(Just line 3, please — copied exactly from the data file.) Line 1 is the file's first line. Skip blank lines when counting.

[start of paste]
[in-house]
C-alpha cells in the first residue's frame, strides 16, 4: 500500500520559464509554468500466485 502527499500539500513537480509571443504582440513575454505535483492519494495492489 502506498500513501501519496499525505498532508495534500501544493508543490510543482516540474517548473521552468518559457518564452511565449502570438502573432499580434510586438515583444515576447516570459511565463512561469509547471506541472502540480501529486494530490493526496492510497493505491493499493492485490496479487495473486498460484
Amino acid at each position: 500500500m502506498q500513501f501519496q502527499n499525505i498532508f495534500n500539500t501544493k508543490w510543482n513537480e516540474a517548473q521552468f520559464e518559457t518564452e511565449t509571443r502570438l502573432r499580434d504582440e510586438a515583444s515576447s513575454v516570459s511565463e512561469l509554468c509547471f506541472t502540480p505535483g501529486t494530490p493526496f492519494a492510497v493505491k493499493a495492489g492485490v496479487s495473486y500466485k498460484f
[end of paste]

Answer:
Amino acid at each position: 500500500m502506498q500513501f501519496q502527499n499525505i498532508f495534500n500539500t501544493k508543490w510543482n513537480e516540474a517548473q521552468f520559464e518559457t518564452e511565449t509571443r502570438l502573432r499580434d504582440e510586438a515583444s515576447s513575454v516570459s511565463e512561469l509554468c509547471f506541472t502540480p505535483g501529486t494530490p493526496f492519494a492510497v493505491k493499493a495492489g492485490v496479487s495473486y500466485k498460484f